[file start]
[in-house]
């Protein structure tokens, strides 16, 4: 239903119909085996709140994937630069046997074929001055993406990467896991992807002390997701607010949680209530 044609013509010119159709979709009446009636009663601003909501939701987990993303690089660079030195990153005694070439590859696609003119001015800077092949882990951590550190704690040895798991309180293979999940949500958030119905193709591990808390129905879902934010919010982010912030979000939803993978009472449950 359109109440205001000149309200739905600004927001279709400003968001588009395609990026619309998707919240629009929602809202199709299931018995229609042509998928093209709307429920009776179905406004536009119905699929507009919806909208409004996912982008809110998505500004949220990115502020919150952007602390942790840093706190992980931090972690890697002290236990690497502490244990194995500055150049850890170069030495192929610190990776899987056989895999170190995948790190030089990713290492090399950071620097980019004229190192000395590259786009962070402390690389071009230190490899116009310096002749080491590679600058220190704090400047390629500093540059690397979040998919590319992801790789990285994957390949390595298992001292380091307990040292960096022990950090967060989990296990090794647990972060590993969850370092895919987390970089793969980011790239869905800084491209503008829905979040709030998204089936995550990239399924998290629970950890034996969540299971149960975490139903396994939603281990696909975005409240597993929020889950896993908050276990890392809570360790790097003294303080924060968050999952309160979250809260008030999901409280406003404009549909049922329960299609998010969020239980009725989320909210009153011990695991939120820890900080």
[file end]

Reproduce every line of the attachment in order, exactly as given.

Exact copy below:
[in-house]
């Protein structure tokens, strides 16, 4: 239903119909085996709140994937630069046997074929001055993406990467896991992807002390997701607010949680209530 044609013509010119159709979709009446009636009663601003909501939701987990993303690089660079030195990153005694070439590859696609003119001015800077092949882990951590550190704690040895798991309180293979999940949500958030119905193709591990808390129905879902934010919010982010912030979000939803993978009472449950 359109109440205001000149309200739905600004927001279709400003968001588009395609990026619309998707919240629009929602809202199709299931018995229609042509998928093209709307429920009776179905406004536009119905699929507009919806909208409004996912982008809110998505500004949220990115502020919150952007602390942790840093706190992980931090972690890697002290236990690497502490244990194995500055150049850890170069030495192929610190990776899987056989895999170190995948790190030089990713290492090399950071620097980019004229190192000395590259786009962070402390690389071009230190490899116009310096002749080491590679600058220190704090400047390629500093540059690397979040998919590319992801790789990285994957390949390595298992001292380091307990040292960096022990950090967060989990296990090794647990972060590993969850370092895919987390970089793969980011790239869905800084491209503008829905979040709030998204089936995550990239399924998290629970950890034996969540299971149960975490139903396994939603281990696909975005409240597993929020889950896993908050276990890392809570360790790097003294303080924060968050999952309160979250809260008030999901409280406003404009549909049922329960299609998010969020239980009725989320909210009153011990695991939120820890900080």